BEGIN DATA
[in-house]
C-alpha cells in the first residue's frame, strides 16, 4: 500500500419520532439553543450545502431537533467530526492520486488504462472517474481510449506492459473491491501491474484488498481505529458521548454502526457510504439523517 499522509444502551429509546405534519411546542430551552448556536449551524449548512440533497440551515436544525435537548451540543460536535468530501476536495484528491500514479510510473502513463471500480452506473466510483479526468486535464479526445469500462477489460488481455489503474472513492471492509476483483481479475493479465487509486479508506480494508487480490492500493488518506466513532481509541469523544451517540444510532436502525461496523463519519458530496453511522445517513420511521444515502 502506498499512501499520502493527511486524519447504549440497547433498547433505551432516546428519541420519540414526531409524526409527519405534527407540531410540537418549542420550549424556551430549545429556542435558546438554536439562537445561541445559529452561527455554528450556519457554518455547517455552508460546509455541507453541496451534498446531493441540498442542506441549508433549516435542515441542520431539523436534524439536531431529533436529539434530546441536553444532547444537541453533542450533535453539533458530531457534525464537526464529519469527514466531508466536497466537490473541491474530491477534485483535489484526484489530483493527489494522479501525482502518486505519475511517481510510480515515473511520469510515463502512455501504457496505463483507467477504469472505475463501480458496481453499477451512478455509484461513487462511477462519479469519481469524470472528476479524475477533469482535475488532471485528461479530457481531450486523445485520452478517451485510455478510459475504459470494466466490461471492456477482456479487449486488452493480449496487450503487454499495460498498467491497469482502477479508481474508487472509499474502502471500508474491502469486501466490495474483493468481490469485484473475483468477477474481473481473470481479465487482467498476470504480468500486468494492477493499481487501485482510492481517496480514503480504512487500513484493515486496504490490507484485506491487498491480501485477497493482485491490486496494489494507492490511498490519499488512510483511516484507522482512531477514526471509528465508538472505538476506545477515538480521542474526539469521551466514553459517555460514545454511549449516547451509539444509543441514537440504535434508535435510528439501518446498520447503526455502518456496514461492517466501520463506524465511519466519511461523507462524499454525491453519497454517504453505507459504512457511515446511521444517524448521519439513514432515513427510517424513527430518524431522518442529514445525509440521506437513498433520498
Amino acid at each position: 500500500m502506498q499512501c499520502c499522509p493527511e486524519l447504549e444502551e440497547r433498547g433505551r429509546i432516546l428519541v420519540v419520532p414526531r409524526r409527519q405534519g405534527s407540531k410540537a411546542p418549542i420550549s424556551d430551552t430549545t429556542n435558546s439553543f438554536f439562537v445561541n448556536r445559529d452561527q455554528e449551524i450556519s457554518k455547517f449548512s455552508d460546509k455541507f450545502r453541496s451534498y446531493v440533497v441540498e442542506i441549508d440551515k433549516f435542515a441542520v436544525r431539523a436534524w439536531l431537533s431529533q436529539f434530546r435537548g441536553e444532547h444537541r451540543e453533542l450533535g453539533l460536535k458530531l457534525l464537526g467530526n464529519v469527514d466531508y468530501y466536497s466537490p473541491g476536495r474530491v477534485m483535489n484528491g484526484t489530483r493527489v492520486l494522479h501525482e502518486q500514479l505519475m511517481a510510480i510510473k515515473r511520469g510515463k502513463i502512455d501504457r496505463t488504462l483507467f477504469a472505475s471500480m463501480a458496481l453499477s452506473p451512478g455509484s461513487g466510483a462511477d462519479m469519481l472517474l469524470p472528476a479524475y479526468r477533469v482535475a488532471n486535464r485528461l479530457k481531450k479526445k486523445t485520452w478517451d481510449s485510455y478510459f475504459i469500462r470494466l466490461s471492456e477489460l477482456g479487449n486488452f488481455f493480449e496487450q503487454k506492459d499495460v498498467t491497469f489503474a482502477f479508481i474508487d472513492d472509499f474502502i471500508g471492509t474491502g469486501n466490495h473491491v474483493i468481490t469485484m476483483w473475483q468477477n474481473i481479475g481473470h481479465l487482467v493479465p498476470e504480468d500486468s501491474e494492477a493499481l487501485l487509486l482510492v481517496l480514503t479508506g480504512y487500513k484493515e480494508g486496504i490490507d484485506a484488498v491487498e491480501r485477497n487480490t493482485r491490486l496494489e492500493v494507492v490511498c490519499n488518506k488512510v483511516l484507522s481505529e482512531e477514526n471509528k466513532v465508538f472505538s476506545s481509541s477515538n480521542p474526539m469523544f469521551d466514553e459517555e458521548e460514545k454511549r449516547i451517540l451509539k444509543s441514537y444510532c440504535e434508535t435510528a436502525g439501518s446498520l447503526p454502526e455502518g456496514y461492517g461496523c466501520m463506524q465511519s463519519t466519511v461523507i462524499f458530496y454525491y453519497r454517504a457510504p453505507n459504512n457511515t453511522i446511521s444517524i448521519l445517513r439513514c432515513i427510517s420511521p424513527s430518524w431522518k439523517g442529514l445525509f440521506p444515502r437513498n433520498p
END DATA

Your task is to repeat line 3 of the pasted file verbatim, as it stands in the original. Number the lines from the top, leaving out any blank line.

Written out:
Amino acid at each position: 500500500m502506498q499512501c499520502c499522509p493527511e486524519l447504549e444502551e440497547r433498547g433505551r429509546i432516546l428519541v420519540v419520532p414526531r409524526r409527519q405534519g405534527s407540531k410540537a411546542p418549542i420550549s424556551d430551552t430549545t429556542n435558546s439553543f438554536f439562537v445561541n448556536r445559529d452561527q455554528e449551524i450556519s457554518k455547517f449548512s455552508d460546509k455541507f450545502r453541496s451534498y446531493v440533497v441540498e442542506i441549508d440551515k433549516f435542515a441542520v436544525r431539523a436534524w439536531l431537533s431529533q436529539f434530546r435537548g441536553e444532547h444537541r451540543e453533542l450533535g453539533l460536535k458530531l457534525l464537526g467530526n464529519v469527514d466531508y468530501y466536497s466537490p473541491g476536495r474530491v477534485m483535489n484528491g484526484t489530483r493527489v492520486l494522479h501525482e502518486q500514479l505519475m511517481a510510480i510510473k515515473r511520469g510515463k502513463i502512455d501504457r496505463t488504462l483507467f477504469a472505475s471500480m463501480a458496481l453499477s452506473p451512478g455509484s461513487g466510483a462511477d462519479m469519481l472517474l469524470p472528476a479524475y479526468r477533469v482535475a488532471n486535464r485528461l479530457k481531450k479526445k486523445t485520452w478517451d481510449s485510455y478510459f475504459i469500462r470494466l466490461s471492456e477489460l477482456g479487449n486488452f488481455f493480449e496487450q503487454k506492459d499495460v498498467t491497469f489503474a482502477f479508481i474508487d472513492d472509499f474502502i471500508g471492509t474491502g469486501n466490495h473491491v474483493i468481490t469485484m476483483w473475483q468477477n474481473i481479475g481473470h481479465l487482467v493479465p498476470e504480468d500486468s501491474e494492477a493499481l487501485l487509486l482510492v481517496l480514503t479508506g480504512y487500513k484493515e480494508g486496504i490490507d484485506a484488498v491487498e491480501r485477497n487480490t493482485r491490486l496494489e492500493v494507492v490511498c490519499n488518506k488512510v483511516l484507522s481505529e482512531e477514526n471509528k466513532v465508538f472505538s476506545s481509541s477515538n480521542p474526539m469523544f469521551d466514553e459517555e458521548e460514545k454511549r449516547i451517540l451509539k444509543s441514537y444510532c440504535e434508535t435510528a436502525g439501518s446498520l447503526p454502526e455502518g456496514y461492517g461496523c466501520m463506524q465511519s463519519t466519511v461523507i462524499f458530496y454525491y453519497r454517504a457510504p453505507n459504512n457511515t453511522i446511521s444517524i448521519l445517513r439513514c432515513i427510517s420511521p424513527s430518524w431522518k439523517g442529514l445525509f440521506p444515502r437513498n433520498p